In summer, the temperature isn’t the only thing that rises. In North Carolina, humidity and summer come hand in hand. Humidity in the home can be exacerbated by household activities such as laundry, cooking, showering, and washing dishes. Excess moisture can encourage the spread of harmful mold, cause discomfort in your home, degrade wood, and speed up rusting. In this article, we will cover different methods for reducing indoor humidity.

1. Improve Ventilation

A simple yet effective way of reducing indoor humidity is to improve the ventilation in your home. Areas such as the bathroom and kitchen, which tend to experience excess moisture, should be given higher priority. Simple improvements such as installing exhaust fans or cracking windows while cooking or showering can help to push moisture out of these areas. Another potential source of humidity could be a poorly ventilated attic. In such a situation, attic vents and fans can dry up the area. If you can’t trace the source, then using ventilation fans throughout the house can help to lower humidity.

2. Repair Windows and Doors

Worn out windows can cause moisture to accumulate inside your home, raising the humidity levels. If your windows have become drafty, you can seal the leakages with weather-stripping or by adding a plastic film on top of your glass. You may also need to caulk the internal and external parts of the windows. If the windows remain drafty after trying these techniques, consider replacing them because moisture usually builds up between the panes and will only add to a humidity problem. Likewise, doors can be sealed with weather-stripping. But if you want to add a layer of insulation, you should install a storm door to prevent moisture build-up. As with windows, the best solution for failed or faulty doors is to replace them.

3. Buy a Dehumidifier for Reducing Indoor Humidity

If ventilation and fixes on your home don’t lower the humidity in your home, you should consider buying or installing a dehumidifier to your AC system. While more expensive, whole-house dehumidifiers are more effective and convenient than the mobile models. A dehumidifier will get rid of the moisture in the air that passes through the system and your AC will also run less in lower humidity. If you have smaller areas of the home that are humid while others stay dry, a smaller portable dehumidifier may suffice.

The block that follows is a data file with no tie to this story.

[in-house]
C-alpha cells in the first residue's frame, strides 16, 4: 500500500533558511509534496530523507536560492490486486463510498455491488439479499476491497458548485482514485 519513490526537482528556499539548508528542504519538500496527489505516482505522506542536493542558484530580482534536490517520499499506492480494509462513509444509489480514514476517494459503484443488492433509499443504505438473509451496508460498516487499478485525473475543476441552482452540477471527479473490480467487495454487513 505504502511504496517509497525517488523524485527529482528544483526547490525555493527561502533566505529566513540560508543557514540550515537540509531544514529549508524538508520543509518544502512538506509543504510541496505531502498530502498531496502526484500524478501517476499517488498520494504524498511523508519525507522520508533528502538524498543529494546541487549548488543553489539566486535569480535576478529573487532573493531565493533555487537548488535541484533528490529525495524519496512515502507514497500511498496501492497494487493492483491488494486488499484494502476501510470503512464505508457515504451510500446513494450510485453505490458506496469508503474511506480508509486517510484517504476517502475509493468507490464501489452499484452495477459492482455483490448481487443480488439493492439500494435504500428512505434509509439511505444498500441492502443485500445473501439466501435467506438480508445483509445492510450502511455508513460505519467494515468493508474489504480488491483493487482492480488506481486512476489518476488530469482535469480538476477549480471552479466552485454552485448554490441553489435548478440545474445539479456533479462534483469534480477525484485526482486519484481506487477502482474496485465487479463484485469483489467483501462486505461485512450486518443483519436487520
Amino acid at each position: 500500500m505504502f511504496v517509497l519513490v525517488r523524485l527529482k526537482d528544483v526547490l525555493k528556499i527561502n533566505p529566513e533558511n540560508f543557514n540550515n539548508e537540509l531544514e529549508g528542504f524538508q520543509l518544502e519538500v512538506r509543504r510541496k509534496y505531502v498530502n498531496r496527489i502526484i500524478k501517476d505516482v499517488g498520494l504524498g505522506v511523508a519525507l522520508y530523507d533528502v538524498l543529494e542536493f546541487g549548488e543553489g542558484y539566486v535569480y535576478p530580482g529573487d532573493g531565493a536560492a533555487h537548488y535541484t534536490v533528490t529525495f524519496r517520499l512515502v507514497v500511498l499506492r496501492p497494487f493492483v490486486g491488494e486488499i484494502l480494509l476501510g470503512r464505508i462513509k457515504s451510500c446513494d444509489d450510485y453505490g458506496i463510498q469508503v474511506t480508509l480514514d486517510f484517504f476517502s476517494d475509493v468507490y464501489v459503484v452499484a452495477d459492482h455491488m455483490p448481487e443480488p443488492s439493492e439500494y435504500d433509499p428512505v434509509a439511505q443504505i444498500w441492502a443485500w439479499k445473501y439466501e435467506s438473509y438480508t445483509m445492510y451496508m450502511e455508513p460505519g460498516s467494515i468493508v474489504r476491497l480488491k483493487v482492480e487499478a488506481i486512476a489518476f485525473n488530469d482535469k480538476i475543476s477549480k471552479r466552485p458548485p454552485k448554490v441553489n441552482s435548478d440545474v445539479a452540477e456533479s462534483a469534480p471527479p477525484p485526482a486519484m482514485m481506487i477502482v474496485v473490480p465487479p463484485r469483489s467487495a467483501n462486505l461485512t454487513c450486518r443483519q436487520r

4. Take Shorter Showers

Showers, especially hot showers, produce excess steam that raises indoor humidity levels. The longer the shower is, the higher the humidity. An effective way of reducing indoor humidity is to leave the exhaust fan running after the shower or crack a window. On top of this, try to take shorter and cooler showers to reduce the amount of steam produced.

5. Add Some Houseplants

Certain houseplants absorb the moisture from the air into their leaves. Strategically place them around your home and be careful not to overwater them. Overwatering houseplants can thwart your attempts at reducing indoor humidity because the water will evaporate from the soil back into the air. Some examples of plants that reduce humidity indoors are Boston fern, spider plant, peace lily, and reed palm.

Having high humidity in your home is uncomfortable for your family and can be harmful to the home. The damages range from weakening the structural integrity of the house to the spreading of mold and mildew. Try the strategies above to reduce indoor humidity in your home. If you are not sure about the cause of high humidity in your home, hire a professional to do an inspection and identify areas of water intrusion and poor insulation, both of which contribute to moisture.

America’s Home Checkers is the Triangle’s trusted source for home inspection services. Contact us to schedule your appointment.